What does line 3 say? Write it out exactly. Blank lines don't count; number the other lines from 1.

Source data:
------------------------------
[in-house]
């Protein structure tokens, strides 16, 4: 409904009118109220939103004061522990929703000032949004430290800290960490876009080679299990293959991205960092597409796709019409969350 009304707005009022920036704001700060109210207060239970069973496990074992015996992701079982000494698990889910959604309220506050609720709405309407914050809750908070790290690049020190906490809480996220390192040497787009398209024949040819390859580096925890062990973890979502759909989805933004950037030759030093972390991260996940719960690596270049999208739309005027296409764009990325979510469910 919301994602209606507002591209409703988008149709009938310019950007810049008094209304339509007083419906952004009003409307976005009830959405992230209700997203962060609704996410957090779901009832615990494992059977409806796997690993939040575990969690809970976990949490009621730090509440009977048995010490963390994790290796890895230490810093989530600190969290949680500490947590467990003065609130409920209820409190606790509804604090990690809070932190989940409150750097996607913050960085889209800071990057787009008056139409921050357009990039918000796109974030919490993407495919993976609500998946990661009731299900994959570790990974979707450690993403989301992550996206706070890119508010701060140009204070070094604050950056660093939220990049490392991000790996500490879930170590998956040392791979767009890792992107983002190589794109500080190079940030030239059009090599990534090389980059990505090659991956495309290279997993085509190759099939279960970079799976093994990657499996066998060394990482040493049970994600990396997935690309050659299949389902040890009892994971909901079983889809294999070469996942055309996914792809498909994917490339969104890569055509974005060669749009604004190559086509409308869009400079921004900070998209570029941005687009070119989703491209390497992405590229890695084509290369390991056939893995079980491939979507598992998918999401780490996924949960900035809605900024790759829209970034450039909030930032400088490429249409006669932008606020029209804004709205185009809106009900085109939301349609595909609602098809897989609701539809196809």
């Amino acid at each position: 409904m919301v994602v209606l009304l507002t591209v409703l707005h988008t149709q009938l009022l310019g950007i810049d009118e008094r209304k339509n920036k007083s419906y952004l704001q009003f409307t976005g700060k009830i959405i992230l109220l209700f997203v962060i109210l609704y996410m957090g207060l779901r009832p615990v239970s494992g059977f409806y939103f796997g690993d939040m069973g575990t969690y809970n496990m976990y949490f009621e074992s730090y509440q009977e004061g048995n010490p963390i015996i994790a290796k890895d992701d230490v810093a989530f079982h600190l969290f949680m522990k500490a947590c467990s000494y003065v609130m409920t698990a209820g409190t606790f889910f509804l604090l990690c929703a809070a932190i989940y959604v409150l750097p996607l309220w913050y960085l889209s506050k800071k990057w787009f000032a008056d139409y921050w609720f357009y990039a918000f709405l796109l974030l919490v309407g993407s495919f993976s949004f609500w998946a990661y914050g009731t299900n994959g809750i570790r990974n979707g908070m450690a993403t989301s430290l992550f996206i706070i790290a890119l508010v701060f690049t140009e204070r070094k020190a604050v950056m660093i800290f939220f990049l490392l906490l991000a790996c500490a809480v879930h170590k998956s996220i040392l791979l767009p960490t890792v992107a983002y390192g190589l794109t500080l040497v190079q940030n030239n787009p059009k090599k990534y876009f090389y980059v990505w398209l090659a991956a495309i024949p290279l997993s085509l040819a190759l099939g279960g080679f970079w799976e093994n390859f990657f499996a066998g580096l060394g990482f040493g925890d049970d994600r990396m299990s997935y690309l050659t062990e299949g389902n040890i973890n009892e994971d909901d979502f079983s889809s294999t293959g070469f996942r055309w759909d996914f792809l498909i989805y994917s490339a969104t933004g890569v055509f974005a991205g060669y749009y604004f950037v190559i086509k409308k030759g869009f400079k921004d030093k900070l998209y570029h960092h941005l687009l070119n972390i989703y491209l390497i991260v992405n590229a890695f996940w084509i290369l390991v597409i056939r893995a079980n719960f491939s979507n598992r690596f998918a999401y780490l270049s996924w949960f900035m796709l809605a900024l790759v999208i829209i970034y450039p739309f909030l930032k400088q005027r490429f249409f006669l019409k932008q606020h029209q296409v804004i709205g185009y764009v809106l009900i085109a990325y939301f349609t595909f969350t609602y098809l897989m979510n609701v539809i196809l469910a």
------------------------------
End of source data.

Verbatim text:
């Amino acid at each position: 409904m919301v994602v209606l009304l507002t591209v409703l707005h988008t149709q009938l009022l310019g950007i810049d009118e008094r209304k339509n920036k007083s419906y952004l704001q009003f409307t976005g700060k009830i959405i992230l109220l209700f997203v962060i109210l609704y996410m957090g207060l779901r009832p615990v239970s494992g059977f409806y939103f796997g690993d939040m069973g575990t969690y809970n496990m976990y949490f009621e074992s730090y509440q009977e004061g048995n010490p963390i015996i994790a290796k890895d992701d230490v810093a989530f079982h600190l969290f949680m522990k500490a947590c467990s000494y003065v609130m409920t698990a209820g409190t606790f889910f509804l604090l990690c929703a809070a932190i989940y959604v409150l750097p996607l309220w913050y960085l889209s506050k800071k990057w787009f000032a008056d139409y921050w609720f357009y990039a918000f709405l796109l974030l919490v309407g993407s495919f993976s949004f609500w998946a990661y914050g009731t299900n994959g809750i570790r990974n979707g908070m450690a993403t989301s430290l992550f996206i706070i790290a890119l508010v701060f690049t140009e204070r070094k020190a604050v950056m660093i800290f939220f990049l490392l906490l991000a790996c500490a809480v879930h170590k998956s996220i040392l791979l767009p960490t890792v992107a983002y390192g190589l794109t500080l040497v190079q940030n030239n787009p059009k090599k990534y876009f090389y980059v990505w398209l090659a991956a495309i024949p290279l997993s085509l040819a190759l099939g279960g080679f970079w799976e093994n390859f990657f499996a066998g580096l060394g990482f040493g925890d049970d994600r990396m299990s997935y690309l050659t062990e299949g389902n040890i973890n009892e994971d909901d979502f079983s889809s294999t293959g070469f996942r055309w759909d996914f792809l498909i989805y994917s490339a969104t933004g890569v055509f974005a991205g060669y749009y604004f950037v190559i086509k409308k030759g869009f400079k921004d030093k900070l998209y570029h960092h941005l687009l070119n972390i989703y491209l390497i991260v992405n590229a890695f996940w084509i290369l390991v597409i056939r893995a079980n719960f491939s979507n598992r690596f998918a999401y780490l270049s996924w949960f900035m796709l809605a900024l790759v999208i829209i970034y450039p739309f909030l930032k400088q005027r490429f249409f006669l019409k932008q606020h029209q296409v804004i709205g185009y764009v809106l009900i085109a990325y939301f349609t595909f969350t609602y098809l897989m979510n609701v539809i196809l469910a």